Herald repeats misinformation

is a Christchurch local body politician and blogs on the Christchurch rebuild etc. His latest blog post is on the Nielsen survey for CERA which has upset a few people because in fact it found not everyone was unhappy.

James has said the survey is unrepresentative:

The key to this survey is in the methodology. It was undertaken between August 29 and October 15 last year. 2381 people responded to the survey. 1156 of them were from Christchurch City, 618 from Selwyn District and 607 from Waimakariri District. So that means that of the people who did respond, more than half (1225) AREN’T ACTUALLY FROM CHRISTCHURCH. I mean no disrespect to the people of Rolleston, Lincoln, Rangiora, Kaiapoi etc. I am sure they have had a hard time. But they don’t have the same issues that people who actually live in the city do. They haven’t had to deal with a lack of services, portaloos, red zoning, TC3 land, roadworks to the same extent that people who live in the city do. …

Yet the survey then merges these three population groups, and continues to extrapolate from the combined population for another 100 pages. If you get to the end of the report, you’ll find the populations of Christchurch, Selwyn and Waimakariri. They are 289,000, 30,000 and 36,000 respectively. More than 80% of the adult population lives in Christchurch, and yet more than 50% of respondents come from less than 20% of the population, a section of the population that the survey shows have a more positive response in this survey.

Lies, damn lies, and statistics.

Now the Herald has gone and reprinted his blog post in the Herald.

James has made a fatal mistake. He has not read the survey results.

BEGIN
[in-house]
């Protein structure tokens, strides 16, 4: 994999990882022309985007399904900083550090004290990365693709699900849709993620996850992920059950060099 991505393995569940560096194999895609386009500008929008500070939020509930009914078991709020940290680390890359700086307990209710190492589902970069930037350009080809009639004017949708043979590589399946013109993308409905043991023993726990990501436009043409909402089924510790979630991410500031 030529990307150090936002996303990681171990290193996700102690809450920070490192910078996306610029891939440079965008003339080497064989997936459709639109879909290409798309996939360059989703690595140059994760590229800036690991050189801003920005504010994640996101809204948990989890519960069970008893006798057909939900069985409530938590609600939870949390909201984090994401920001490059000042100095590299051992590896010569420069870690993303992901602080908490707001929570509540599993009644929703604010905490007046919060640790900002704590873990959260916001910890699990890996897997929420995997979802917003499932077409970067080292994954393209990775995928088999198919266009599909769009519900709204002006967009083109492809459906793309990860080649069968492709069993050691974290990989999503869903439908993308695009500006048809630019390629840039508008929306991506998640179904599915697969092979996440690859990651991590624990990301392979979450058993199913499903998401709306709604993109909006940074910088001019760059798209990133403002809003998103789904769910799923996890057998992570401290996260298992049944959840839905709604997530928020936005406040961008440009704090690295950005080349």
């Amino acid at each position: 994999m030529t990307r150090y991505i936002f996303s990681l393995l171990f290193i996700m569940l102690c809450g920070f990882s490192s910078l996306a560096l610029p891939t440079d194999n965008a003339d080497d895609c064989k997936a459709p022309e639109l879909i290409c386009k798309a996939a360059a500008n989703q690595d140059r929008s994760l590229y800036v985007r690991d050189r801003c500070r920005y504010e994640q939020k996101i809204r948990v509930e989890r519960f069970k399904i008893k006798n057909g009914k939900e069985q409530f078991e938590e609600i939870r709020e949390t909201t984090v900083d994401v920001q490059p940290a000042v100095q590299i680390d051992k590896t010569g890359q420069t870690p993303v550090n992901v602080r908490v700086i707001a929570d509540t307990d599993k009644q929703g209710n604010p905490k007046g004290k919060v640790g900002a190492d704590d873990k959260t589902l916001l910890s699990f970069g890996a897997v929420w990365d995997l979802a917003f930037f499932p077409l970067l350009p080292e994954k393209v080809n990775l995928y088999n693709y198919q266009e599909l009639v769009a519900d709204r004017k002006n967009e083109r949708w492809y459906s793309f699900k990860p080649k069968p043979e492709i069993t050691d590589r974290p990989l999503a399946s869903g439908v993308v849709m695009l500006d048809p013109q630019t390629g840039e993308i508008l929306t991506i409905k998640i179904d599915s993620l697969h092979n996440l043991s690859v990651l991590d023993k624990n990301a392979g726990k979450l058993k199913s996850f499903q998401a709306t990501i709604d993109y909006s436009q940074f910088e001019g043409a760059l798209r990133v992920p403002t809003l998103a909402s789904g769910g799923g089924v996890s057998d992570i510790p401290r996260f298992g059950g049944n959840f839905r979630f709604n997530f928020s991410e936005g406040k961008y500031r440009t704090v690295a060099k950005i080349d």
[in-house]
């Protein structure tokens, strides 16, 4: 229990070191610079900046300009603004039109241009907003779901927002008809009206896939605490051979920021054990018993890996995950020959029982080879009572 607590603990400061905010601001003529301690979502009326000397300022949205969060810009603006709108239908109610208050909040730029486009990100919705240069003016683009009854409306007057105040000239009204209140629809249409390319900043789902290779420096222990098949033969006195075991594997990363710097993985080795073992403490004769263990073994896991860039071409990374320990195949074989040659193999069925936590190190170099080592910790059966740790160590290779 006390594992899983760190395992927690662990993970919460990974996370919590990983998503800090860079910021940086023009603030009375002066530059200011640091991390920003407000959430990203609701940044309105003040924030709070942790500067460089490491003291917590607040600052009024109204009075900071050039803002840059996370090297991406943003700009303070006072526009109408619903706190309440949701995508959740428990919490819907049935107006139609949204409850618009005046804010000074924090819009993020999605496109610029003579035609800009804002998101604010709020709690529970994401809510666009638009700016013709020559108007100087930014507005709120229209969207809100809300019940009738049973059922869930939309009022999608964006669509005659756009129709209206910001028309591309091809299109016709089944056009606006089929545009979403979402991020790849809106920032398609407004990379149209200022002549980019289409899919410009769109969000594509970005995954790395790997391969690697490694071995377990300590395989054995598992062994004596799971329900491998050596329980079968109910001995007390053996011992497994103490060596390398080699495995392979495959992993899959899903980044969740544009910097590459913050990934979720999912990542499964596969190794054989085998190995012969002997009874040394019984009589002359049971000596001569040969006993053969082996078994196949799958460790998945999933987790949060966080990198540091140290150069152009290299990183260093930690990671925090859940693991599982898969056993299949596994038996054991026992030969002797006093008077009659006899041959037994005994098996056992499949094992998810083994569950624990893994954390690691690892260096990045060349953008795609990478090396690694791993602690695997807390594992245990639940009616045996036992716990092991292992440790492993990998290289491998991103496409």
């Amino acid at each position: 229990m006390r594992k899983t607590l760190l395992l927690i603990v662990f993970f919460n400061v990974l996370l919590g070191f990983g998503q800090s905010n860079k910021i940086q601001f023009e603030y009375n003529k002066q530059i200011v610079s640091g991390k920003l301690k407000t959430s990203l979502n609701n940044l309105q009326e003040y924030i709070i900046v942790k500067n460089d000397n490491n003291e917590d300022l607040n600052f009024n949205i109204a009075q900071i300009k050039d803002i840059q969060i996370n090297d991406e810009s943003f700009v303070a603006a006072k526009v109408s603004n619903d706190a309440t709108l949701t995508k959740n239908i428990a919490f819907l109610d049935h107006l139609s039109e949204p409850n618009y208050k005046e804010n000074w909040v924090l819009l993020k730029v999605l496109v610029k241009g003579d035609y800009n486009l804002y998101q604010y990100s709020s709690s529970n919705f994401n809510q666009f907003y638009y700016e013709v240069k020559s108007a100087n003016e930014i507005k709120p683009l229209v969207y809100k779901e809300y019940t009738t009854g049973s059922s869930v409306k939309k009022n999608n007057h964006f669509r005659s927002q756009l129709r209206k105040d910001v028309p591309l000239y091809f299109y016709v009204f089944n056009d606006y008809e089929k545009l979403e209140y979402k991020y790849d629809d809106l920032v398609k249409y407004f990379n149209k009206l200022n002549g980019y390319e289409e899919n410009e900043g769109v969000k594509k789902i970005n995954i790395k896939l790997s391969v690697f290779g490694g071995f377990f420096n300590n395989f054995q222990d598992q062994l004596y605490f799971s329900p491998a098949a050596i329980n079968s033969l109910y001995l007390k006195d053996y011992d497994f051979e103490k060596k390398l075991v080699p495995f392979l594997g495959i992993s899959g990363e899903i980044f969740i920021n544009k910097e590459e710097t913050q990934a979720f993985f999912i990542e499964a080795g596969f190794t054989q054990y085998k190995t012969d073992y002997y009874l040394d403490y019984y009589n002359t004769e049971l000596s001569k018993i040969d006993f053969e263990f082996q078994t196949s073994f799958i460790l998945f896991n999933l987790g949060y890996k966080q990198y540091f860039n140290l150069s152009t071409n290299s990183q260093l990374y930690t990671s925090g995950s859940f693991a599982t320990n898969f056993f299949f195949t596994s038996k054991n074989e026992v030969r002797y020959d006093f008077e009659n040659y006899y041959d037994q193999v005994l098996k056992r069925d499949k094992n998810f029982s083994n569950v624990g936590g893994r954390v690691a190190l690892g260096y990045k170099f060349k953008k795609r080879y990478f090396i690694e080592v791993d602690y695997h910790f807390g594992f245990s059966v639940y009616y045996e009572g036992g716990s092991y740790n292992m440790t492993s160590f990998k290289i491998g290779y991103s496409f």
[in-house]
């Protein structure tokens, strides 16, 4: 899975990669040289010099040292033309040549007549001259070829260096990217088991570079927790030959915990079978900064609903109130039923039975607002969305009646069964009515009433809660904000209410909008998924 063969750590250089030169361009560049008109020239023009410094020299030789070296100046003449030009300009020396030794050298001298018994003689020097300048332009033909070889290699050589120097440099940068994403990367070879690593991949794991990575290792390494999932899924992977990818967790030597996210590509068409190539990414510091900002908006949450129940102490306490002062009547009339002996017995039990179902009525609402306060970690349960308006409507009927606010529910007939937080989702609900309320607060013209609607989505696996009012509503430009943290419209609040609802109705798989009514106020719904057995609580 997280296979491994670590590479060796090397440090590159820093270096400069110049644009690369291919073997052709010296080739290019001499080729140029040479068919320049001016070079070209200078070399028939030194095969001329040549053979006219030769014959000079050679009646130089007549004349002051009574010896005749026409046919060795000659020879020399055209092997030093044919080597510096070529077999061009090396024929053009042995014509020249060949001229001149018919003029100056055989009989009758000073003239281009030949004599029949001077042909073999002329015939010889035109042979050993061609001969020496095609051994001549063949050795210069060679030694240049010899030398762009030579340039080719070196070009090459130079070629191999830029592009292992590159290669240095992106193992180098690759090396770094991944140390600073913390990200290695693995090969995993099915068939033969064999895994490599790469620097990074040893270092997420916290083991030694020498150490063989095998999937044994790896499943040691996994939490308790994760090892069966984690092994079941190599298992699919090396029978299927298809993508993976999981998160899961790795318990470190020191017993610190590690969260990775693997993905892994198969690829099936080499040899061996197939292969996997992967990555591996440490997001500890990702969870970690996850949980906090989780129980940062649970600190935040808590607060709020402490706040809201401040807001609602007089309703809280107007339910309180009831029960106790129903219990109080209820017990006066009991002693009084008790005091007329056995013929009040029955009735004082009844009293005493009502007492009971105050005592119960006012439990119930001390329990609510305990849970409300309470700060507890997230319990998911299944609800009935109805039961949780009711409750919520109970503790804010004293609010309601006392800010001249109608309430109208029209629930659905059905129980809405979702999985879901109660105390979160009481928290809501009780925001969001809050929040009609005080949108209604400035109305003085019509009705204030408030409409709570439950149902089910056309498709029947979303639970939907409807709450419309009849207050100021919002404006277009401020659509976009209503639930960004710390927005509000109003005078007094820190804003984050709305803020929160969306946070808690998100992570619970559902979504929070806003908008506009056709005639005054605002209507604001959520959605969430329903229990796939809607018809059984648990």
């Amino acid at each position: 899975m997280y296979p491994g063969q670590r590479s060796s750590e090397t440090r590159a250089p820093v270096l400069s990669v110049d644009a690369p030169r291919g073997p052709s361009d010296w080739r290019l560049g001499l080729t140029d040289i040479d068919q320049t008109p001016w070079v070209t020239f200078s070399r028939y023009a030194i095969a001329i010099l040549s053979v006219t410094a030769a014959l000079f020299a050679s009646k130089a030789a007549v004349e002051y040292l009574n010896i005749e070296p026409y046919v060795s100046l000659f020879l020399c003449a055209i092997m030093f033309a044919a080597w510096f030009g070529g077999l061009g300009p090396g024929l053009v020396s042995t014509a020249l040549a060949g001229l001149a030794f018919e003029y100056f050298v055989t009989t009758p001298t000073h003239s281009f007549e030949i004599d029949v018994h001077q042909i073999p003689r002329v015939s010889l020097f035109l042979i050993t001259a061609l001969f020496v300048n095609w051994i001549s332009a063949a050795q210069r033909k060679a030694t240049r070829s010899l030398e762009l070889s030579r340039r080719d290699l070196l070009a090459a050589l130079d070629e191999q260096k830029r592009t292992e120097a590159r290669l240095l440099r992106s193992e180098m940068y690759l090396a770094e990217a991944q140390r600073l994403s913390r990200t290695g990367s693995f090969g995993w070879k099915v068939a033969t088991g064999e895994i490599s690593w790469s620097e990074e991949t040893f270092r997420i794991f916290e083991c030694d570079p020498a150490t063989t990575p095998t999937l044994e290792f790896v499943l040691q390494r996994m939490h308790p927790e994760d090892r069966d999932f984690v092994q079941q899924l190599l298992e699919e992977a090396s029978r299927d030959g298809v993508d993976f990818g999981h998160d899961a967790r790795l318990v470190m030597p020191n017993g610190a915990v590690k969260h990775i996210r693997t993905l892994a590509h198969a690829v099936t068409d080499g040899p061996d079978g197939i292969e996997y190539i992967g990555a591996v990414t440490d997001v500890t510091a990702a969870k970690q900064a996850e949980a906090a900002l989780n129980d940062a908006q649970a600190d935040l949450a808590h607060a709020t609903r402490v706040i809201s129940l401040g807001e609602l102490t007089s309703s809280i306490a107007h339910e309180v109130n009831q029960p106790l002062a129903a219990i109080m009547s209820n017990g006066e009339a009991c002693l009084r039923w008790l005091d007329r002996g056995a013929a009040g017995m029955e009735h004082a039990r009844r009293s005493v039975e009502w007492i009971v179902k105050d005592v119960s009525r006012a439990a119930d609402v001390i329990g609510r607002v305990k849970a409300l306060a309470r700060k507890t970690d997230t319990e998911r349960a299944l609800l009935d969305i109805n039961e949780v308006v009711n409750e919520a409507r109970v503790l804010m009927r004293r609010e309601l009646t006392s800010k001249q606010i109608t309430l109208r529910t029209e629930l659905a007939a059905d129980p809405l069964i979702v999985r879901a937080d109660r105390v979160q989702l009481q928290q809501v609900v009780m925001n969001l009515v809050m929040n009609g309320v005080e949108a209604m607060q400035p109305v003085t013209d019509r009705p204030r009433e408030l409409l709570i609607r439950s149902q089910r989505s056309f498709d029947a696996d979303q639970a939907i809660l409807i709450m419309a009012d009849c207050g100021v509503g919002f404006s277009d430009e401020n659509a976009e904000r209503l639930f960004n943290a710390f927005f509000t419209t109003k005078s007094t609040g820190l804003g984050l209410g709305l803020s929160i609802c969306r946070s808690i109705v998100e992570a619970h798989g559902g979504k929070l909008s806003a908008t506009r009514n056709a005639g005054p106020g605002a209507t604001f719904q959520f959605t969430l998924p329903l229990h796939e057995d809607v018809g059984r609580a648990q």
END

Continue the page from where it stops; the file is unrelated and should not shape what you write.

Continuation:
He is correct that the raw sample is not reflective of the overall population. That 80% live in Christchurch but only half the responses were from Christchurch people.

But what he has either deliberately or accidentally omitted, is that the results are weighted so that the results do precisely match the area, gender and age of the local population. Nielsen say  in their report:

The sample design over-sampled residents of the two districts with smaller populations to ensure that the sample size within each district was sufficient to allow reliable and robust analysis. 

At the analysis stage, the data was adjusted by a process called weighting. This process adjusts for discrepancies between the profile of people who completed the survey and the known profile of residents of greater Christchurch. 

Population statistics are obtained from Statistics New Zealand data and is based on the latest population projections. 

Weighting increases the influence of some observations and reduces the influence of others. So, for example, while 618 or 26% of completed interviews came from Selwyn District, the population of Selwyn actually represents about 8% of greater Christchurch. Thus, the data was adjusted so that 8% of any ‘greater Christchurch’ result reported is based on the responses of Selwyn residents.

So the criticism of Dann are entirely invalid, and worse the Herald has repeated them on their website. This is not a matter of opinion. His failure to mention that the results are weighted by area totally invalidate his criticism. The Herald was aware of this also, as one of their editorial staff tweeted his blog post and I pointed out this failing in a response (which they retweeted).

Appendix 5 of the poll results on page 103 details their weighting matrix with precise quotas for area, gender and age. It is a model of transparency.

Incidentally how significant were the differences in responses from those in Christchurch itself, and the two neighbouring districts? Here’s the figures for overall quality of life – good vs poor.

  • Christchurch City 72% good vs 7% poor
  • Selwyn 85% good vs 4% poor
  • Waimakariri 82% good vs 4% poor
  • Greater Christchurch 74% good vs 7% poor

So the results for Greater Christchurch are almost identical to Christchurch City.

The only question I have is whether Mr Dann knew the survey was weighted and decided not to mention that fact, or whether he just failed to read the results in full.

UPDATE: He has amended his original blog post to now mention the weighting, but note that the version picked up by the Herald doesn’t include this.

UPDATE 2: Dann was a Labour Party candidate at the last local body elections. Yet the Herald didn’t think to mention this. Shocking.

Comments (9)

Login to comment or vote